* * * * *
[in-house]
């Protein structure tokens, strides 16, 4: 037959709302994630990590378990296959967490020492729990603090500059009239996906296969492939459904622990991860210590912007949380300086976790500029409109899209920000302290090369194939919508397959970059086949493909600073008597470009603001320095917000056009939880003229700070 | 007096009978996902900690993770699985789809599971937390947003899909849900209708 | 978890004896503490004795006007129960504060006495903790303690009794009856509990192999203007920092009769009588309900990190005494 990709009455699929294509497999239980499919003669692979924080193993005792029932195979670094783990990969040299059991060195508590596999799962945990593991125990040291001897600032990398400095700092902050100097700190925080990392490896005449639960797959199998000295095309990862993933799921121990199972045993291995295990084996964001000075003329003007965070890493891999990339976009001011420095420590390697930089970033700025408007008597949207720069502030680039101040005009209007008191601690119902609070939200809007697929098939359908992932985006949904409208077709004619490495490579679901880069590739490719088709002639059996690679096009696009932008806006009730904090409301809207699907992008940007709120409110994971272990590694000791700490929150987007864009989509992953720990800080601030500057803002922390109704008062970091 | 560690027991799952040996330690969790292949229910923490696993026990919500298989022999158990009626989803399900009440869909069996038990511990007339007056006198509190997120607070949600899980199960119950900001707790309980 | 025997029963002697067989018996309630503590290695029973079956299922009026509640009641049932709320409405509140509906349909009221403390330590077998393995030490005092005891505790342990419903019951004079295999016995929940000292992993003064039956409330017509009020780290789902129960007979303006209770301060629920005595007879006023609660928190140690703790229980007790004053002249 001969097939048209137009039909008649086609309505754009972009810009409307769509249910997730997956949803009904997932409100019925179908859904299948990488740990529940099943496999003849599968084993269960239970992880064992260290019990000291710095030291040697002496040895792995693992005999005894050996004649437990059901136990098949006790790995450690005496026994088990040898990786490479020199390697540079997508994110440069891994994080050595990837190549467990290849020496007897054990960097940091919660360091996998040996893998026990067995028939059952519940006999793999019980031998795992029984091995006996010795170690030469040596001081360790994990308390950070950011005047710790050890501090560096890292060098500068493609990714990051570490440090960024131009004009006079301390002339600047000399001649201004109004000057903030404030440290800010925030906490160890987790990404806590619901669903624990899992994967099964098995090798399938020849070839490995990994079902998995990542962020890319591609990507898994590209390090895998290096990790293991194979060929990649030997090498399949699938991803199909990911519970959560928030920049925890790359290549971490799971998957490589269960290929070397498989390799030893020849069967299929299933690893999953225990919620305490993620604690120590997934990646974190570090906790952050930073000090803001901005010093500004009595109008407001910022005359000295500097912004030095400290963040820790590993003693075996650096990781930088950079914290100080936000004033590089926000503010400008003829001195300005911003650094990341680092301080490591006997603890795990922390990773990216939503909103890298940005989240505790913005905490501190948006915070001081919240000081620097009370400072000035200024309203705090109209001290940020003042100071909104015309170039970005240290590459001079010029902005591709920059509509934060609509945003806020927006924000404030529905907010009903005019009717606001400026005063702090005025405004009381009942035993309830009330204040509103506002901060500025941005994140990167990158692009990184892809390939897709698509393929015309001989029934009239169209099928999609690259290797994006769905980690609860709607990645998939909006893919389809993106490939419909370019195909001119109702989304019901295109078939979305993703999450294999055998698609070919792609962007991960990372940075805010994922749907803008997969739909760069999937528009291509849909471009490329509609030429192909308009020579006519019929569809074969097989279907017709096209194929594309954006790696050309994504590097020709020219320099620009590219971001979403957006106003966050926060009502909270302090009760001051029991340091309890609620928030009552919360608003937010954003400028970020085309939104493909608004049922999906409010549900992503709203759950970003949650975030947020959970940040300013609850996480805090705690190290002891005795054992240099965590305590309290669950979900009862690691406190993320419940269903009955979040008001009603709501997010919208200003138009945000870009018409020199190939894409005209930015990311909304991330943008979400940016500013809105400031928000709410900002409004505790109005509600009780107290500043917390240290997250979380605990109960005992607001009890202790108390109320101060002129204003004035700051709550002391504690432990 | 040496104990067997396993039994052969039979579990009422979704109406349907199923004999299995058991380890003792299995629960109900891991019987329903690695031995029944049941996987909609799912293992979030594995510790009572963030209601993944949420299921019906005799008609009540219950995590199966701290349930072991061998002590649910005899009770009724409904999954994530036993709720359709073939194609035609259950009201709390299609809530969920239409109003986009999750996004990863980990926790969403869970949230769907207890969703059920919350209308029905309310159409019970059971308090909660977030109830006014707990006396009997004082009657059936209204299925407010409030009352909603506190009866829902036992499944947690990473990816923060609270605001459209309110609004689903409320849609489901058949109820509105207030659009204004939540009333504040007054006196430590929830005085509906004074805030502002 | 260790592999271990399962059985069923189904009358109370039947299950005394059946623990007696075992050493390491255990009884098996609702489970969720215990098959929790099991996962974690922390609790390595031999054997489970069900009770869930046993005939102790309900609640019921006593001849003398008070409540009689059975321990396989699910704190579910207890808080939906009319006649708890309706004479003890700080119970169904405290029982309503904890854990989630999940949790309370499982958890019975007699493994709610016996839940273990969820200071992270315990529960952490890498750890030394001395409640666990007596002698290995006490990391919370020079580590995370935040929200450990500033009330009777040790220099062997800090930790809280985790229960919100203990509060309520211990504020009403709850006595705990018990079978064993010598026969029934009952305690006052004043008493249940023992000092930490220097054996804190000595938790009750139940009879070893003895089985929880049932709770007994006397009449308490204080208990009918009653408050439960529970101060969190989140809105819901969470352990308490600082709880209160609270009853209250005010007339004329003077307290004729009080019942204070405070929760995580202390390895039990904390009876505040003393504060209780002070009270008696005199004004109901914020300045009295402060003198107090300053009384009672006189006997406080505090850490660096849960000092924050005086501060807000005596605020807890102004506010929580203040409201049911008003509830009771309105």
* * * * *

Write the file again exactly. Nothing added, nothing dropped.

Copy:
[in-house]
């Protein structure tokens, strides 16, 4: 037959709302994630990590378990296959967490020492729990603090500059009239996906296969492939459904622990991860210590912007949380300086976790500029409109899209920000302290090369194939919508397959970059086949493909600073008597470009603001320095917000056009939880003229700070 | 007096009978996902900690993770699985789809599971937390947003899909849900209708 | 978890004896503490004795006007129960504060006495903790303690009794009856509990192999203007920092009769009588309900990190005494 990709009455699929294509497999239980499919003669692979924080193993005792029932195979670094783990990969040299059991060195508590596999799962945990593991125990040291001897600032990398400095700092902050100097700190925080990392490896005449639960797959199998000295095309990862993933799921121990199972045993291995295990084996964001000075003329003007965070890493891999990339976009001011420095420590390697930089970033700025408007008597949207720069502030680039101040005009209007008191601690119902609070939200809007697929098939359908992932985006949904409208077709004619490495490579679901880069590739490719088709002639059996690679096009696009932008806006009730904090409301809207699907992008940007709120409110994971272990590694000791700490929150987007864009989509992953720990800080601030500057803002922390109704008062970091 | 560690027991799952040996330690969790292949229910923490696993026990919500298989022999158990009626989803399900009440869909069996038990511990007339007056006198509190997120607070949600899980199960119950900001707790309980 | 025997029963002697067989018996309630503590290695029973079956299922009026509640009641049932709320409405509140509906349909009221403390330590077998393995030490005092005891505790342990419903019951004079295999016995929940000292992993003064039956409330017509009020780290789902129960007979303006209770301060629920005595007879006023609660928190140690703790229980007790004053002249 001969097939048209137009039909008649086609309505754009972009810009409307769509249910997730997956949803009904997932409100019925179908859904299948990488740990529940099943496999003849599968084993269960239970992880064992260290019990000291710095030291040697002496040895792995693992005999005894050996004649437990059901136990098949006790790995450690005496026994088990040898990786490479020199390697540079997508994110440069891994994080050595990837190549467990290849020496007897054990960097940091919660360091996998040996893998026990067995028939059952519940006999793999019980031998795992029984091995006996010795170690030469040596001081360790994990308390950070950011005047710790050890501090560096890292060098500068493609990714990051570490440090960024131009004009006079301390002339600047000399001649201004109004000057903030404030440290800010925030906490160890987790990404806590619901669903624990899992994967099964098995090798399938020849070839490995990994079902998995990542962020890319591609990507898994590209390090895998290096990790293991194979060929990649030997090498399949699938991803199909990911519970959560928030920049925890790359290549971490799971998957490589269960290929070397498989390799030893020849069967299929299933690893999953225990919620305490993620604690120590997934990646974190570090906790952050930073000090803001901005010093500004009595109008407001910022005359000295500097912004030095400290963040820790590993003693075996650096990781930088950079914290100080936000004033590089926000503010400008003829001195300005911003650094990341680092301080490591006997603890795990922390990773990216939503909103890298940005989240505790913005905490501190948006915070001081919240000081620097009370400072000035200024309203705090109209001290940020003042100071909104015309170039970005240290590459001079010029902005591709920059509509934060609509945003806020927006924000404030529905907010009903005019009717606001400026005063702090005025405004009381009942035993309830009330204040509103506002901060500025941005994140990167990158692009990184892809390939897709698509393929015309001989029934009239169209099928999609690259290797994006769905980690609860709607990645998939909006893919389809993106490939419909370019195909001119109702989304019901295109078939979305993703999450294999055998698609070919792609962007991960990372940075805010994922749907803008997969739909760069999937528009291509849909471009490329509609030429192909308009020579006519019929569809074969097989279907017709096209194929594309954006790696050309994504590097020709020219320099620009590219971001979403957006106003966050926060009502909270302090009760001051029991340091309890609620928030009552919360608003937010954003400028970020085309939104493909608004049922999906409010549900992503709203759950970003949650975030947020959970940040300013609850996480805090705690190290002891005795054992240099965590305590309290669950979900009862690691406190993320419940269903009955979040008001009603709501997010919208200003138009945000870009018409020199190939894409005209930015990311909304991330943008979400940016500013809105400031928000709410900002409004505790109005509600009780107290500043917390240290997250979380605990109960005992607001009890202790108390109320101060002129204003004035700051709550002391504690432990 | 040496104990067997396993039994052969039979579990009422979704109406349907199923004999299995058991380890003792299995629960109900891991019987329903690695031995029944049941996987909609799912293992979030594995510790009572963030209601993944949420299921019906005799008609009540219950995590199966701290349930072991061998002590649910005899009770009724409904999954994530036993709720359709073939194609035609259950009201709390299609809530969920239409109003986009999750996004990863980990926790969403869970949230769907207890969703059920919350209308029905309310159409019970059971308090909660977030109830006014707990006396009997004082009657059936209204299925407010409030009352909603506190009866829902036992499944947690990473990816923060609270605001459209309110609004689903409320849609489901058949109820509105207030659009204004939540009333504040007054006196430590929830005085509906004074805030502002 | 260790592999271990399962059985069923189904009358109370039947299950005394059946623990007696075992050493390491255990009884098996609702489970969720215990098959929790099991996962974690922390609790390595031999054997489970069900009770869930046993005939102790309900609640019921006593001849003398008070409540009689059975321990396989699910704190579910207890808080939906009319006649708890309706004479003890700080119970169904405290029982309503904890854990989630999940949790309370499982958890019975007699493994709610016996839940273990969820200071992270315990529960952490890498750890030394001395409640666990007596002698290995006490990391919370020079580590995370935040929200450990500033009330009777040790220099062997800090930790809280985790229960919100203990509060309520211990504020009403709850006595705990018990079978064993010598026969029934009952305690006052004043008493249940023992000092930490220097054996804190000595938790009750139940009879070893003895089985929880049932709770007994006397009449308490204080208990009918009653408050439960529970101060969190989140809105819901969470352990308490600082709880209160609270009853209250005010007339004329003077307290004729009080019942204070405070929760995580202390390895039990904390009876505040003393504060209780002070009270008696005199004004109901914020300045009295402060003198107090300053009384009672006189006997406080505090850490660096849960000092924050005086501060807000005596605020807890102004506010929580203040409201049911008003509830009771309105």